Memo tells Big 12 officials to say decision to decline expansion was unanimous

Even though the Big 12 announced that its decision not to expand was unanimous, sources told ESPN on Tuesday there were schools that ultimately agreed to go along with the plan when it became obvious the conference would not reach the supermajority needed to expand.

In a 714-word league memo covering the league's talking points, obtained by ESPN, the first two items instructed officials to "Indicate the Board arrived at a "Unanimous Consensus" and say "the Board was unanimous in its desire and commitment to stay at 10 members."

The internal Big 12 memo also suggested conference officials not "indicate that TV influenced [its] decision" and that the Big 12 was not "psychologically disadvantaged" because it didn't expand.

Big 12 commissioner Bob Bowlsby and Oklahoma president David Boren announced Monday night that the conference was no longer considering expansion. The Big 12 required approval from eight of its 10 schools if it wanted to expand, although no such votes were taken, Bowlsby said.

The Big 12 initially considered 19 schools and that list was trimmed to 11 -- Air Force, BYU, UCF, Cincinnati, Colorado State, UConn, Houston, Rice, South Florida, SMU and Tulane -- all of which conducted in-person meetings with conference officials in Dallas last month.

Despite a number of schools favoring expansion, Bowlsby and Boren said the decision not to expand was unanimous.

"When presidents get in a room and read the tea leaves that it's going the way it's going, they go with it," a source told ESPN. "Even if there were 1, 2, 3, 4, 5 [schools in favor of expansion], those presidents are very skilled in seeing the inevitability of the outcome and aligning on the right side of history. It's pretty easy to get comfortable with that position and stick to it."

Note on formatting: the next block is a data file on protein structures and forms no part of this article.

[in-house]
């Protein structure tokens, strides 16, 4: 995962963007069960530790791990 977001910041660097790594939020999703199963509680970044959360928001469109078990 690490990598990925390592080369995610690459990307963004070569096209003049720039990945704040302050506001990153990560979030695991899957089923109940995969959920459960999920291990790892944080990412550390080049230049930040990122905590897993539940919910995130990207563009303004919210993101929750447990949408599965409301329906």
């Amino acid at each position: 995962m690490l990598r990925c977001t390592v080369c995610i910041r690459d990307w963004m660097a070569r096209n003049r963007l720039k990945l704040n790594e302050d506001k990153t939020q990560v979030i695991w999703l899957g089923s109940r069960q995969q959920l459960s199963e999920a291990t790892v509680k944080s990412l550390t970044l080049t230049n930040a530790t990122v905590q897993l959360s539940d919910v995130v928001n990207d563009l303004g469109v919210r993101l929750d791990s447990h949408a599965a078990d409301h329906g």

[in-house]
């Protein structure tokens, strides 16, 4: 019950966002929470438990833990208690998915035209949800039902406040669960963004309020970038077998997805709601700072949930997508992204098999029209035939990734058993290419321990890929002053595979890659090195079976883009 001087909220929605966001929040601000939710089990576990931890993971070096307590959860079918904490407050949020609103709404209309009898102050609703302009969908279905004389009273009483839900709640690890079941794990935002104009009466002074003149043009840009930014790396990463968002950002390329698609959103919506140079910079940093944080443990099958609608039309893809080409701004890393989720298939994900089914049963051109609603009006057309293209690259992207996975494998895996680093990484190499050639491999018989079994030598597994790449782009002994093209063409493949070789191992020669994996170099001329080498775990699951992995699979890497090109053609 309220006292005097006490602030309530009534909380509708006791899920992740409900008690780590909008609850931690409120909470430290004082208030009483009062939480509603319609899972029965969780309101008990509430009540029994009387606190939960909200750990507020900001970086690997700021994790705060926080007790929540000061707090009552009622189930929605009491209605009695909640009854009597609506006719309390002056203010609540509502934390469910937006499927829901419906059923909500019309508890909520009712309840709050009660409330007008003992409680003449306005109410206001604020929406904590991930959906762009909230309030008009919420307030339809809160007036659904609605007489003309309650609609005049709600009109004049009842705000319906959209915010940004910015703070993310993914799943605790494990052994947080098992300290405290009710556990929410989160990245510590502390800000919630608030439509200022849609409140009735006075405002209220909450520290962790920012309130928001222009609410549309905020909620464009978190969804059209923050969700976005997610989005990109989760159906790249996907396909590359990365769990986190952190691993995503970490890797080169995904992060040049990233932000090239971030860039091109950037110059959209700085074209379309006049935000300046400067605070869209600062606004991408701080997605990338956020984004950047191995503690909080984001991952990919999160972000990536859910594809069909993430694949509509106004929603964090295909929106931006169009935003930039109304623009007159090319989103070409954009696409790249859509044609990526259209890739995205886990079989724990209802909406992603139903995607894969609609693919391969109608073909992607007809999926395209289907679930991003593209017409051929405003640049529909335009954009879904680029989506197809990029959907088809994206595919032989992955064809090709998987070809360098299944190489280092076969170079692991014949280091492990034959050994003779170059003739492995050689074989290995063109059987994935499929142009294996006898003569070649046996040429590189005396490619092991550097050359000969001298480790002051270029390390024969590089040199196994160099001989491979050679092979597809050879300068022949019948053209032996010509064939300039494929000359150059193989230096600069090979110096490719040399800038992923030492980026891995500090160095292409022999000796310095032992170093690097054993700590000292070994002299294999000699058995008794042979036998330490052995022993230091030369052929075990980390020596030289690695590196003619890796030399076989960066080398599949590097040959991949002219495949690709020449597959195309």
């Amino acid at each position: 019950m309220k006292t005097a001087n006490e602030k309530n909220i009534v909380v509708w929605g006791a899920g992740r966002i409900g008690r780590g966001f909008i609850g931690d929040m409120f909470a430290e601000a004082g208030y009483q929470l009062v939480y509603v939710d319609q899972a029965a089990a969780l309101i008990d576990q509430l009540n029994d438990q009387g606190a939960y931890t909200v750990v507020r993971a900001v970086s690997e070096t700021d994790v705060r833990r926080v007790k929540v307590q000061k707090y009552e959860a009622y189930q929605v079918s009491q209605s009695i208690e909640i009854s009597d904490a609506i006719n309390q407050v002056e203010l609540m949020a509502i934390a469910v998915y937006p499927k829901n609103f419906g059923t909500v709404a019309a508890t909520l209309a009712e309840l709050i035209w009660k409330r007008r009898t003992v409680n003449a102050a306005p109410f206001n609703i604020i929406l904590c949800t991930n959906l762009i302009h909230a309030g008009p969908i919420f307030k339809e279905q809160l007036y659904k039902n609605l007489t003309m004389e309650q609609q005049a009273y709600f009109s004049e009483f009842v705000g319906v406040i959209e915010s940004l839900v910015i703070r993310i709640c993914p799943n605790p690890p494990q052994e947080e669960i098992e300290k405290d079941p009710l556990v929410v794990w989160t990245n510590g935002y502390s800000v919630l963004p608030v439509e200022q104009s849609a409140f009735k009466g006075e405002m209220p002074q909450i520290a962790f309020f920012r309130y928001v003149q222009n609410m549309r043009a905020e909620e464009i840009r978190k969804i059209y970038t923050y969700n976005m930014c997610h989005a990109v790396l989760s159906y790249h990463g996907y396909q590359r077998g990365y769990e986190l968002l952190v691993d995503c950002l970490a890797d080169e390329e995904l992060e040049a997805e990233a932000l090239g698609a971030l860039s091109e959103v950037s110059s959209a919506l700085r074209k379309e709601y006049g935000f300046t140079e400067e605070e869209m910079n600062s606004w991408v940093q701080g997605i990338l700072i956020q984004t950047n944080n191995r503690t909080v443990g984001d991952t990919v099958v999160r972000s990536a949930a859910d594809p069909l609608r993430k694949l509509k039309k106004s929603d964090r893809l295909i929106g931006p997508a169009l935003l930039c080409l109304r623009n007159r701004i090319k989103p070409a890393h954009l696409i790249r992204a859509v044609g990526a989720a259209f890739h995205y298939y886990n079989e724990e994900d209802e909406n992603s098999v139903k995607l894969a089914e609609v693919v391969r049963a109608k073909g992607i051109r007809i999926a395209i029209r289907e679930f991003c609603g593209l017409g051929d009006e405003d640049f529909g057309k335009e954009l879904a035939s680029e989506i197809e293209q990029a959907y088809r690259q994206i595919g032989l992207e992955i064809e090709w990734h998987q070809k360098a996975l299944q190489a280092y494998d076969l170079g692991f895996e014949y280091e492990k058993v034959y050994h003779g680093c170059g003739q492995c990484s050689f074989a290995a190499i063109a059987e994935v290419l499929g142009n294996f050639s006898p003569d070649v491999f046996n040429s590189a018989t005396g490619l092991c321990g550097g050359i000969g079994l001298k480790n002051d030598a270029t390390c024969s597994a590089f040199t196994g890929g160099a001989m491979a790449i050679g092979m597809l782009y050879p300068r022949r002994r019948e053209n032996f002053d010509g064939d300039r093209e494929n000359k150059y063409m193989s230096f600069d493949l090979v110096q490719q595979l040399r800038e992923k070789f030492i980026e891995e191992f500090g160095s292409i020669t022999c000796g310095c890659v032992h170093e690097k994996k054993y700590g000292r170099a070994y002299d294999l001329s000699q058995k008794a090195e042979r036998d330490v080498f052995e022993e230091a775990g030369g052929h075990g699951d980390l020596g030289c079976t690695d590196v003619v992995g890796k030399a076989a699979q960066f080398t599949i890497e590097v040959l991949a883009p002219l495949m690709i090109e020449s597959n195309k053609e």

The memo issued by the Big 12 instructed league officials not to repeat what Boren said last year, when he told the OU Daily that "I believe that we [the Big 12] are psychologically disadvantaged because we are a smaller conference."

The conference also provided a number of "message points," which recommended not discussing individual schools and quashing any conversation that the Big 12 is "dysfunctional." Other message points touted the strength of the conference -- it won three NCAA titles and had six runner-up finishes last year in all sports -- and that the league's revenue is at an all-time high and projected to reach $40 million per school.

The memo issued by the Big 12 indicated to league members several "do's" and "don'ts" when discussing the decision on not to expand.


Indicate the Board arrived at a "Unanimous Consensus."

[Say] the Board was unanimous in its desire and commitment to stay at 10 members.

Refer to the conference as equal to our peer group.

Revenue alone does not win championships.

We are not going to publicly discuss consideration details.

We were exhaustive in our research.

We have the most competitive competition model in college sports.

Refer to 2024-25 as an opportunity to explore the media landscape and how to use new technologies to deliver content to our fans.

The sunset of our Grant of Rights agreements allows the Conference to be in an active marketplace.

Expansion is no longer an active agenda item.

Say we are at a competitive disadvantage.

Say revenue determines strength.

Say expansion is dilutive.

Say candidates were not deemed Power 5 worthy.

Refer to any specific expansion candidate/school by name.

Indicate that TV influenced decision.

[Say] we are psychologically disadvantaged.

Discuss 2024-25 as a grant of rights issues.

Related Video
Big 12 sticking to 10 teams leaves a negative impact
Big 12 sticking to 10 teams leaves a negative impact
Desmond Howard and Paul Finebaum discuss the Big 12's decision not to expand the conference and question why commissioner Bob Bowlsby wasted time on behalf of schools preparing to present themselves as viable candidates.
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